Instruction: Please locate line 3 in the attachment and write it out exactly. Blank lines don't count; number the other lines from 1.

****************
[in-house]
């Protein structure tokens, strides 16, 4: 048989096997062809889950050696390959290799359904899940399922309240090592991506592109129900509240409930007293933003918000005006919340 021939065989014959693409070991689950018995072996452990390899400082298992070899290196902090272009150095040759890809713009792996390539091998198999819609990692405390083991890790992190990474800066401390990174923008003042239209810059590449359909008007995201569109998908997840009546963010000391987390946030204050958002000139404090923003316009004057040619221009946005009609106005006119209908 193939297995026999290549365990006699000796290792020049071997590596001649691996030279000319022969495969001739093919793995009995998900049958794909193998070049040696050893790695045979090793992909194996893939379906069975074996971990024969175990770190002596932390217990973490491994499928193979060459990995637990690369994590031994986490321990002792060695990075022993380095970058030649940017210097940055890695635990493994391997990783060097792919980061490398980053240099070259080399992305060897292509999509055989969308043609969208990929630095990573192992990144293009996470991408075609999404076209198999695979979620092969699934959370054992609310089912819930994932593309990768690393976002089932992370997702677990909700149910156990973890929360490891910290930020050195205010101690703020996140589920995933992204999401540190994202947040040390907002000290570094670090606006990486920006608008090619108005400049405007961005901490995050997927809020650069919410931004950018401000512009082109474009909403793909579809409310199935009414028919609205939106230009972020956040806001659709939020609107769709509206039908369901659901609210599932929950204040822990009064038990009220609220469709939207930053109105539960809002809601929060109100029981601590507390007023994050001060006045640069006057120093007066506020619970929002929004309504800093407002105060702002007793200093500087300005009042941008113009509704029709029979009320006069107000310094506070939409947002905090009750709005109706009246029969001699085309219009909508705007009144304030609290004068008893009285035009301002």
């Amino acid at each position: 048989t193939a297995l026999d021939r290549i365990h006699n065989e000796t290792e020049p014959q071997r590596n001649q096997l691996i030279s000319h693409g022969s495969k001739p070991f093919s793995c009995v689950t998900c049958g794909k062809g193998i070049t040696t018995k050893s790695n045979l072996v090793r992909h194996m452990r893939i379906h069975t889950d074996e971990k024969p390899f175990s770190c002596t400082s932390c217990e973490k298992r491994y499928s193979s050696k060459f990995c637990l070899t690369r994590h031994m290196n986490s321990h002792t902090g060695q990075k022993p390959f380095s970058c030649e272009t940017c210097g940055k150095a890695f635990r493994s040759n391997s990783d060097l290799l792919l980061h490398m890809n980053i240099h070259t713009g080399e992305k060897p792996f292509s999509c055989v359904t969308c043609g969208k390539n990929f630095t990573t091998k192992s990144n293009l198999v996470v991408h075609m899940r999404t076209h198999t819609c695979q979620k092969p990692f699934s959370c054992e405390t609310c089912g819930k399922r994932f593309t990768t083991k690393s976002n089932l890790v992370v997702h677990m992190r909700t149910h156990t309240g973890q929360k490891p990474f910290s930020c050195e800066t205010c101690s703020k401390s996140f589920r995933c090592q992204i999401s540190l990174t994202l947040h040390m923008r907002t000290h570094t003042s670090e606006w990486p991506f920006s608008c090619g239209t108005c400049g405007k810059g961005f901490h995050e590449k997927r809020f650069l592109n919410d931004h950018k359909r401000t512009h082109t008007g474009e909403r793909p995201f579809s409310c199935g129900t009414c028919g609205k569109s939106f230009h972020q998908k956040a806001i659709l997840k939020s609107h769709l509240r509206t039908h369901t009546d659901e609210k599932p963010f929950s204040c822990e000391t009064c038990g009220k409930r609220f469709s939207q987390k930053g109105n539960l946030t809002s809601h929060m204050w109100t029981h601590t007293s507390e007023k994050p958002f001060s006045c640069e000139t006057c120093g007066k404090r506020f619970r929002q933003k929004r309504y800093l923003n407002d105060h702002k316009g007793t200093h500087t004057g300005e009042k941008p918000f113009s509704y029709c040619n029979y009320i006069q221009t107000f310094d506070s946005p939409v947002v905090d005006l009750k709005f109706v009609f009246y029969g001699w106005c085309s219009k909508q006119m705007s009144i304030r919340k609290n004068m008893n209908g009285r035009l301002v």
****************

């Amino acid at each position: 048989t193939a297995l026999d021939r290549i365990h006699n065989e000796t290792e020049p014959q071997r590596n001649q096997l691996i030279s000319h693409g022969s495969k001739p070991f093919s793995c009995v689950t998900c049958g794909k062809g193998i070049t040696t018995k050893s790695n045979l072996v090793r992909h194996m452990r893939i379906h069975t889950d074996e971990k024969p390899f175990s770190c002596t400082s932390c217990e973490k298992r491994y499928s193979s050696k060459f990995c637990l070899t690369r994590h031994m290196n986490s321990h002792t902090g060695q990075k022993p390959f380095s970058c030649e272009t940017c210097g940055k150095a890695f635990r493994s040759n391997s990783d060097l290799l792919l980061h490398m890809n980053i240099h070259t713009g080399e992305k060897p792996f292509s999509c055989v359904t969308c043609g969208k390539n990929f630095t990573t091998k192992s990144n293009l198999v996470v991408h075609m899940r999404t076209h198999t819609c695979q979620k092969p990692f699934s959370c054992e405390t609310c089912g819930k399922r994932f593309t990768t083991k690393s976002n089932l890790v992370v997702h677990m992190r909700t149910h156990t309240g973890q929360k490891p990474f910290s930020c050195e800066t205010c101690s703020k401390s996140f589920r995933c090592q992204i999401s540190l990174t994202l947040h040390m923008r907002t000290h570094t003042s670090e606006w990486p991506f920006s608008c090619g239209t108005c400049g405007k810059g961005f901490h995050e590449k997927r809020f650069l592109n919410d931004h950018k359909r401000t512009h082109t008007g474009e909403r793909p995201f579809s409310c199935g129900t009414c028919g609205k569109s939106f230009h972020q998908k956040a806001i659709l997840k939020s609107h769709l509240r509206t039908h369901t009546d659901e609210k599932p963010f929950s204040c822990e000391t009064c038990g009220k409930r609220f469709s939207q987390k930053g109105n539960l946030t809002s809601h929060m204050w109100t029981h601590t007293s507390e007023k994050p958002f001060s006045c640069e000139t006057c120093g007066k404090r506020f619970r929002q933003k929004r309504y800093l923003n407002d105060h702002k316009g007793t200093h500087t004057g300005e009042k941008p918000f113009s509704y029709c040619n029979y009320i006069q221009t107000f310094d506070s946005p939409v947002v905090d005006l009750k709005f109706v009609f009246y029969g001699w106005c085309s219009k909508q006119m705007s009144i304030r919340k609290n004068m008893n209908g009285r035009l301002v």